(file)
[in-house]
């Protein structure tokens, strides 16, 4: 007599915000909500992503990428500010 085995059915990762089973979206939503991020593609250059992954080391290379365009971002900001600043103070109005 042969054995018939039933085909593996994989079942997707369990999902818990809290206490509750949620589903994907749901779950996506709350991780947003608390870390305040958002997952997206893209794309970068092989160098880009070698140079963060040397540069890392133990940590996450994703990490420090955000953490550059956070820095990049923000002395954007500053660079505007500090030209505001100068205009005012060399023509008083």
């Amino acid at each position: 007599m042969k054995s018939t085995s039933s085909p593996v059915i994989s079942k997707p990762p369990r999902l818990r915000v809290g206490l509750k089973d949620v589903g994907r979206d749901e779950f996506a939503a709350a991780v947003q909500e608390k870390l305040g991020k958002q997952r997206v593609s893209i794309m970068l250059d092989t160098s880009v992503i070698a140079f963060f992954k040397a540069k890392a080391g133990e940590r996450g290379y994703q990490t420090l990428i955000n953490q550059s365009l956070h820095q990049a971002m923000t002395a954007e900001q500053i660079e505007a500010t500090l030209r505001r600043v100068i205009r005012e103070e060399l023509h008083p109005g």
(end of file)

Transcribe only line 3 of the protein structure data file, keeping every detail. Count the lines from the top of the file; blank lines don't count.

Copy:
């Amino acid at each position: 007599m042969k054995s018939t085995s039933s085909p593996v059915i994989s079942k997707p990762p369990r999902l818990r915000v809290g206490l509750k089973d949620v589903g994907r979206d749901e779950f996506a939503a709350a991780v947003q909500e608390k870390l305040g991020k958002q997952r997206v593609s893209i794309m970068l250059d092989t160098s880009v992503i070698a140079f963060f992954k040397a540069k890392a080391g133990e940590r996450g290379y994703q990490t420090l990428i955000n953490q550059s365009l956070h820095q990049a971002m923000t002395a954007e900001q500053i660079e505007a500010t500090l030209r505001r600043v100068i205009r005012e103070e060399l023509h008083p109005g």